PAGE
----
Clinical effects of an oral supplement rich in antioxidants on skin radiance in women
Received 4 August 2016
Accepted for publication 19 August 2016
Published 18 October 2016 Volume 2016:9 Pages 315—324
Checked for plagiarism Yes
Review by Single anonymous peer review
Peer reviewer comments 3
Editor who approved publication: Dr Jeffrey Weinberg
Marion Dumoulin, David Gaudout, Benoit Lemaire
Activ’Inside, Libourne, France
Background: Environmental factors impact the skin aging resulting in decrease of skin radiance. Nutrition and particularly antioxidants could help to fight against skin degradation.
Objective: The aim of this study was to evaluate the effects of an oral supplement rich in specific antioxidants, SkinAx2TM, on the improvement of the skin radiance in women.
Methods: The open-label clinical study enrolled 35 women, aged 40–70, with facial dull complexion. Subjects were supplemented orally with a daily dosage of 150 mg of an antioxidant-rich formulation containing superoxide dismutase-rich melon concentrate, grape seed extract rich in monomers of flavanols, vitamin C, and zinc for 8 weeks. Each subject served as her own control. The C.L.B.T.™ test has been used to evaluate facial skin coloring (C), luminosity (L), brightness (B), and transparency (T) involved in skin radiance. Facial skin imperfections have been assessed by clinical assessment. Firmness has been evaluated by clinical assessment and cutometer measurement. Finally, an auto-questionnaire has been carried out in order to evaluate the satisfaction of the subjects concerning different parameters involved in skin radiance and the global efficacy of the supplement.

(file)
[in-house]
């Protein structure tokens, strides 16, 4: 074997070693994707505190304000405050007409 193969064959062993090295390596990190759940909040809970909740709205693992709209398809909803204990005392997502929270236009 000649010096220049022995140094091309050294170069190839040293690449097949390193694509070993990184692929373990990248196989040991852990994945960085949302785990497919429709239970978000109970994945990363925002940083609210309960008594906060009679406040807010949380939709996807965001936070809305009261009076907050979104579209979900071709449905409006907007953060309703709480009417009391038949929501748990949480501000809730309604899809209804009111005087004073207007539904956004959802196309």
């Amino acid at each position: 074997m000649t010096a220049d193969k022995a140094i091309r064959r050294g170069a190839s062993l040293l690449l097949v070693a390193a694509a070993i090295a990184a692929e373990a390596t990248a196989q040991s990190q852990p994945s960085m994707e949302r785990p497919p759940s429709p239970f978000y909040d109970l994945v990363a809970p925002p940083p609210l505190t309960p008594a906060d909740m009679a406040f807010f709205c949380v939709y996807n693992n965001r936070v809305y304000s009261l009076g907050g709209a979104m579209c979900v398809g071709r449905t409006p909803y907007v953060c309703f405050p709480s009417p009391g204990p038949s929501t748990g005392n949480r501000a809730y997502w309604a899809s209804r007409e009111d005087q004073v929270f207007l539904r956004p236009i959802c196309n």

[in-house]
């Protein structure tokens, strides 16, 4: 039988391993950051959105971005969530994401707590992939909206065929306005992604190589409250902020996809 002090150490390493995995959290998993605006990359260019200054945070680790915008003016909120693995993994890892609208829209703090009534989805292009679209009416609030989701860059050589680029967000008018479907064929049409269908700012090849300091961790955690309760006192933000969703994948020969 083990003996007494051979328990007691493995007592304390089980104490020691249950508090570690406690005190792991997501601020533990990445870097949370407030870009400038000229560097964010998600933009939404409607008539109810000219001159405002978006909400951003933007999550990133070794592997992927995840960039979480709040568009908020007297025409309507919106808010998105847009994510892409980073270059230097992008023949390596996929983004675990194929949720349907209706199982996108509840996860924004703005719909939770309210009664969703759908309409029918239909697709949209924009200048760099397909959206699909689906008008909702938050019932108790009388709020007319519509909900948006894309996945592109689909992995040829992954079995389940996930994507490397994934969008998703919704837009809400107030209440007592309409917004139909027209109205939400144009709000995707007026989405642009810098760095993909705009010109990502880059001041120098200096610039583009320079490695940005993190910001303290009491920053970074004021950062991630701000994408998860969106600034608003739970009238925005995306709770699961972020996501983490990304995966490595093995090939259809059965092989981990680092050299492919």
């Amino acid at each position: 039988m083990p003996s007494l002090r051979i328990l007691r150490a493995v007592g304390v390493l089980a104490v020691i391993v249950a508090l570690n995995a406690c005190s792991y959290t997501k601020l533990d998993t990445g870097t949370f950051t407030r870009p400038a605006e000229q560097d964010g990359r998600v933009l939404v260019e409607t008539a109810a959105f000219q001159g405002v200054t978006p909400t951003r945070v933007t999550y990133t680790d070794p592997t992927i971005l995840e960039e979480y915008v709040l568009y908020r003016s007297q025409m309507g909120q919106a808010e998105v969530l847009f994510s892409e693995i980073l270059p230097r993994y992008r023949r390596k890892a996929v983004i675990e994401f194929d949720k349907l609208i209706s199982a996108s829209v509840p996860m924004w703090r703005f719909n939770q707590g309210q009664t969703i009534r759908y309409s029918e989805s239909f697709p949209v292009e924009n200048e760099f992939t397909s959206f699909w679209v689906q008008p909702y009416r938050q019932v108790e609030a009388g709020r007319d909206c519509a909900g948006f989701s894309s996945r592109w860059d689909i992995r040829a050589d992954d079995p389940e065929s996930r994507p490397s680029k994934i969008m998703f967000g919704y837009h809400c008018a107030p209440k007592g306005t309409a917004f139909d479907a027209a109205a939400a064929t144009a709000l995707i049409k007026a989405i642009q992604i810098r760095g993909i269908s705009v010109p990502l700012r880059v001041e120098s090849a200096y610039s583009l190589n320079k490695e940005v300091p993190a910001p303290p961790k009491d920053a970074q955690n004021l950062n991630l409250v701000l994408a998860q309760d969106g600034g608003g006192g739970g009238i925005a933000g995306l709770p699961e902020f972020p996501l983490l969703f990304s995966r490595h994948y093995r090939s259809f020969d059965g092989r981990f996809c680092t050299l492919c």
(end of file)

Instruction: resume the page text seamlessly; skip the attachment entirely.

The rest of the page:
Results: Skin “red pink” and “olive” colors were significantly improved after supplementation (P<0.0001). Luminosity was increased by 25.9% (P<0.0001) whereas brightness and transparency were not affected by the supplementation. Facial skin imperfections were significantly reduced after the antioxidant-rich formulation intake (global reduction: –18.0%; P<0.0001). Indeed, dark circles, redness, and spots significantly diminished after oral treatment. Firmness and elasticity have been shown to be improved. Subjects were globally satisfied by the product (82.4%) and have found improvements on their facial skin. Furthermore, 64.7% reported to look better at the end of the supplementation.
Conclusion: The oral supplement containing the antioxidant-rich formulation was found to improve skin radiance by reducing skin coloring, increasing face luminosity, reducing imperfections, and improving skin firmness in women with dull complexion.
Keywords: antioxidants, skin radiance, oral supplement, aging, clinical trial